What would you build with AI? Founder Camp wants ambitious students to apply

By Nancy Dahlberg

Wanted: Smart, ambitious students who want to spend their summer solving a real problem they care about using AI. Tech skills not required.

 Founder Camp  is a new, free 8-week program designed for high school and college students, but anyone can apply. Miami entrepreneur Eliam Medina believes AI is going to dramatically increase what determined young people can achieve, and this summer, with support from the City of Miami and Miami Dade College, he’s bringing together a group of talented young people and teaching them how to use AI to solve a problem they find interesting. “We want determined people, people who want to do big things in life, who have a track record of doing hard things, people who have a chip on their shoulder,” he says.

Medina founded Willing, a  Miami-based startup that made it easy to create a will or other estate-planning documents, later sold it to MetLife in 2019 and worked for the insurance giant for another two years. Since then, he wrote a letter to his daughters about what he learned in his life and realized that a lot of the contents of his letter would be obvious to people in Silicon Valley, but not so obvious outside of it so he decided to make those learnings into a two-day class he gives in colleges and high schools. But now Medina has decided to scale it up.

“I want to put together some of the smartest, most driven students I can find and share with them the most important things I’ve learned and see what they can build over eight weeks,” says Medina, the son of Cuban immigrants who grew up in Miami. “I really believe that AI is going to make it much easier for people to start startups and to solve problems that they really care about instead of getting a job working for someone else.”

He thinks a lot of the young people in Miami lack founder heroes and he’d like to change that. He says the camp will expose them to smart, successful founders, and in his classes he always shares the stories of his startup heroes, like the founders of Airbnb.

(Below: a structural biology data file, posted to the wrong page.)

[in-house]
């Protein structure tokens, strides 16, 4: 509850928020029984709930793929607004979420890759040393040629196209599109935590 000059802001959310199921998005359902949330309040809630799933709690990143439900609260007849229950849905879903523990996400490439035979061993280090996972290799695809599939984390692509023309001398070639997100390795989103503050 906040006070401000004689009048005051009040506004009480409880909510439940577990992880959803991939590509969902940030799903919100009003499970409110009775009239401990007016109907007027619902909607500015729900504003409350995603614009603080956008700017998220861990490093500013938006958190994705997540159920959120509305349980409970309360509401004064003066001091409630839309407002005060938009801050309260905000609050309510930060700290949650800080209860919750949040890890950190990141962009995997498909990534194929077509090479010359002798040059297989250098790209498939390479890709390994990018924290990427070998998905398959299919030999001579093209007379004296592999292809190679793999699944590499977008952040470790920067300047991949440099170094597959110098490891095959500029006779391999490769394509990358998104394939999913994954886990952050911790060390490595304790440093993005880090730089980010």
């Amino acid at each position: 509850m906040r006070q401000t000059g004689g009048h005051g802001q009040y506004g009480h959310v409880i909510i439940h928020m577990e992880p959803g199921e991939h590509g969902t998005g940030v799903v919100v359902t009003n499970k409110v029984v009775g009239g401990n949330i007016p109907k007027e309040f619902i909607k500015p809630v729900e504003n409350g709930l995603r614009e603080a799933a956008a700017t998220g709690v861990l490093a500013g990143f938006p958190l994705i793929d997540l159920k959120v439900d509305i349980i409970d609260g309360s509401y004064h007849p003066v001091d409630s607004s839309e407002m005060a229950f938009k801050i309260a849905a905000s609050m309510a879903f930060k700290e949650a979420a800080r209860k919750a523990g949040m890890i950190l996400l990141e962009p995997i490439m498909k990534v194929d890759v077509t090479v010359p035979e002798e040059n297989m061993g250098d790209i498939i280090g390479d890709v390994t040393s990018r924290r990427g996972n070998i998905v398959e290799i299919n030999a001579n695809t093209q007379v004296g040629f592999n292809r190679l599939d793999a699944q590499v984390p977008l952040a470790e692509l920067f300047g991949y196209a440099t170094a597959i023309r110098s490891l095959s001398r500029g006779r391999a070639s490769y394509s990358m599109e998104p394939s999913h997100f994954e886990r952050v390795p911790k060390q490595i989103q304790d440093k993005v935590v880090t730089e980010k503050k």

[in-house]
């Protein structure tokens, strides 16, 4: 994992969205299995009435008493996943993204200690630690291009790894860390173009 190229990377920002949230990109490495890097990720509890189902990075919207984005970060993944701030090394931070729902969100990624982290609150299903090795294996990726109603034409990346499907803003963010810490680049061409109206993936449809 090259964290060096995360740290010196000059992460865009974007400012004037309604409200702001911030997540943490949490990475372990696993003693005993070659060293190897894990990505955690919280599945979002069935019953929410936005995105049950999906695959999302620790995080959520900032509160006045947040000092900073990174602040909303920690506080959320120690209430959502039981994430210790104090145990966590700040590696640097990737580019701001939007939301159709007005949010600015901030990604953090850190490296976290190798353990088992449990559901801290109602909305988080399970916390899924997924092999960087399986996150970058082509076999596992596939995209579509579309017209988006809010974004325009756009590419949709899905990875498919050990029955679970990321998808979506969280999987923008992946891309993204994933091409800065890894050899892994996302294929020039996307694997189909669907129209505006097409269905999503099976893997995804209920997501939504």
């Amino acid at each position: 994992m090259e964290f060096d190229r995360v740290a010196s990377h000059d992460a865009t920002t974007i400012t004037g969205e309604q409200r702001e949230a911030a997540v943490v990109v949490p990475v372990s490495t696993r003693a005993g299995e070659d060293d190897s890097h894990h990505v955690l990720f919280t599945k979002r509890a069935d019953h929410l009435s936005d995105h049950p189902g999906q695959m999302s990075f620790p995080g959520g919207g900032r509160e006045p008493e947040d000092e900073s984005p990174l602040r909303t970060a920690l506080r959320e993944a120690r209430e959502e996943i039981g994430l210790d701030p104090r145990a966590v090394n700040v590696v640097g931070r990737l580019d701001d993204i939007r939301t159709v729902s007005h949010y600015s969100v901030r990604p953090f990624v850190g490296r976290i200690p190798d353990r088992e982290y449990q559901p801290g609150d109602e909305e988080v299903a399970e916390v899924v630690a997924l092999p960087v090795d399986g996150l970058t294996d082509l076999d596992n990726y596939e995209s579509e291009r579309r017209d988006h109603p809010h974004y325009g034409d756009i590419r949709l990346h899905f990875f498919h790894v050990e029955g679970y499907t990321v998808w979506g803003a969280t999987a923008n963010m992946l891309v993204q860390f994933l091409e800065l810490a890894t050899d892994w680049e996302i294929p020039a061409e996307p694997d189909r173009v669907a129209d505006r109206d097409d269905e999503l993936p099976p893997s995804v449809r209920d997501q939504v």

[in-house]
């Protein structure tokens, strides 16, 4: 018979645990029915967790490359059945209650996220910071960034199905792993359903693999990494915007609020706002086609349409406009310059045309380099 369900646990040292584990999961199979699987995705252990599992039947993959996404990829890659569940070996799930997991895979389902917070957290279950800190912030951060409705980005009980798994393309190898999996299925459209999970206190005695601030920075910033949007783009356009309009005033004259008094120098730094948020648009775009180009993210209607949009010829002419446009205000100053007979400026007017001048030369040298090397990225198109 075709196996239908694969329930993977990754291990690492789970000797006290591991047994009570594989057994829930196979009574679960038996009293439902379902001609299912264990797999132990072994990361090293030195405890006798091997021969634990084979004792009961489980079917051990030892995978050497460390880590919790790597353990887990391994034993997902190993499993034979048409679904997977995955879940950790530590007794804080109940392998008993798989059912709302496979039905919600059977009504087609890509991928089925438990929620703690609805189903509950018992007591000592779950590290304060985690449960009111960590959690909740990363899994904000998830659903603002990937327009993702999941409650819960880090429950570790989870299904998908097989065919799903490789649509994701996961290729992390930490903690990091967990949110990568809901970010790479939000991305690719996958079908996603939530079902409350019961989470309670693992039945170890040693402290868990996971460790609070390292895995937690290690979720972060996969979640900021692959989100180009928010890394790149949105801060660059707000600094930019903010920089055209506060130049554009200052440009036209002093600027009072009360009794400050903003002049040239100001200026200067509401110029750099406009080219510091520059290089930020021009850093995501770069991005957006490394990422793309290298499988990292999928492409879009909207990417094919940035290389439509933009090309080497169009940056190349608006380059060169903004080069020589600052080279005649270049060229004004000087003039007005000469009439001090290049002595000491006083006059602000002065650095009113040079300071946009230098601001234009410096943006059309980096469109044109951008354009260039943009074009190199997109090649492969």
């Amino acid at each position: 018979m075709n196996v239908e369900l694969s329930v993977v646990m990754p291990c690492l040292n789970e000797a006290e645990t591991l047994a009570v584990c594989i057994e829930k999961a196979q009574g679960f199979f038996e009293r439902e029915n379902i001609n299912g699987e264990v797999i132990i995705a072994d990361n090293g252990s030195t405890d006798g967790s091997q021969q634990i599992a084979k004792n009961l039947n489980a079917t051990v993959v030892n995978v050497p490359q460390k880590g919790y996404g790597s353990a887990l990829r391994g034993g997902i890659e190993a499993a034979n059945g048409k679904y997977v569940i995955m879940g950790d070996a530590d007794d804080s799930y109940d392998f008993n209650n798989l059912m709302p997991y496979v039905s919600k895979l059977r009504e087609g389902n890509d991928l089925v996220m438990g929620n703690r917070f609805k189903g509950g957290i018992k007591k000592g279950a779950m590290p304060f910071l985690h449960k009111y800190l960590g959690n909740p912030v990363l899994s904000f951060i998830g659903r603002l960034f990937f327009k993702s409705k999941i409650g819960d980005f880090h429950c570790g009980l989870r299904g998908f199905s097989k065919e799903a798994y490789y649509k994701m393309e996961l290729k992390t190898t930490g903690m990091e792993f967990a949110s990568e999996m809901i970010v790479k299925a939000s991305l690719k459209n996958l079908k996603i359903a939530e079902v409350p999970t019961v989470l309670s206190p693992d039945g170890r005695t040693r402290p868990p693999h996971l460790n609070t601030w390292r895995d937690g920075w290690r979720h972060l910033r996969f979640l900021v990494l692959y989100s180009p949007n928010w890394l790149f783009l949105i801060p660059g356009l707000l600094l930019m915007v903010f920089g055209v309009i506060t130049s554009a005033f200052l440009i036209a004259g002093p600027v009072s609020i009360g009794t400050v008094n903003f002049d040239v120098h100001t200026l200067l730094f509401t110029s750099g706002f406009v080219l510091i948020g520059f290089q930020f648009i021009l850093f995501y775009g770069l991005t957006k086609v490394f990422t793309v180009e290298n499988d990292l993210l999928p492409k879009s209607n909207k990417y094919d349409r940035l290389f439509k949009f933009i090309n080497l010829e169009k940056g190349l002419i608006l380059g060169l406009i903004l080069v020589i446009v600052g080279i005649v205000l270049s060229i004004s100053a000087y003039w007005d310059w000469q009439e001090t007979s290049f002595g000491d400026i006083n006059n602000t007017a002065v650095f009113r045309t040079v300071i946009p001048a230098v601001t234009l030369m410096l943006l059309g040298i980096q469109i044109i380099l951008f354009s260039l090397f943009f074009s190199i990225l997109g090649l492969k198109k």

The program is going to be June 12 through early August. It will begin with two weeks of full days, where he and his other Founder Camp team, including Kris Borer who will be leading the technical instruction, will help people understand that a startup is a tool for solving big problems and for modern wealth creation. The Founder Camp will introduce some of the fundamentals of programming but it’s not a coding bootcamp, Medina says. “We want to teach people how to learn how to program and have them learn on their own, because I think all good hackers learn on their own. They figure it out.”

Eliam Medina, right, and Kris Borer in New York during the sale of Willing to MetLife. Borer was Medina’s CTO prior to the acquisitioon and now is CTO of MetLife Legal Plans.

Founder Camp students will be introduced to some of the latest AI tools and how they can use those tools to build something interesting to them, as well as get a taste of day to day startup life, like deciding what to prioritize and how to set goals. Then after those first two weeks, Founder Camp students will work on their own but meet weekly to talk about what we what they’ve  accomplished, demo what they built so far, set goals for the next week, and hear talks from founders. Medina will be available for office hours as well.

Then Founder Camp will conclude July 31st with August 4 with demo days for the projects. It’s modeled after Y Combinator – Medina was part of Batch S15. “The goal here is to see how far people can come and how ambitious they are and how they’re able to use the tools to achieve more than they ever thought possible.”

And after? “I hope to start building a network of some of the smartest, most driven people in Miami. And you never know, big things start small. I think we’re going to see where it goes.”

He says a number of schools have expressed a desire to participate, including the School for Advanced Studies at Miami Dade College, the Honors College at Miami Dade College, Florida International University, and a number of private schools, including Columbus, Medina’s high school alma mater.

Parts of the program are going to be at Miami Dade College. With the support of the City of Miami, participating students will receive a stipend of $1,000 and lunch on the days they meet. The Idea Center at Miami Dade College is also providing a $1,500 cash prize to the winning team at the demo days, Medina says.

“Kris and I think AI is going to make it way easier for people to start companies, so easy that a high school student can build something that’s better than founders and experts at the top of their game, and we’re going to find out if that’s true. Most students put so much energy into becoming doctors and into becoming lawyers, or just even into getting into college. And if they were to put a fraction of that energy into solving a problem they really care about, I think the world would be a better place.”

Find out more and apply: foundercamp.org

Program length: June 12-August 4

Cost: Free, plus $1,000 stipend provided

Deadline to apply: Friday, April 14


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Nancy Dahlberg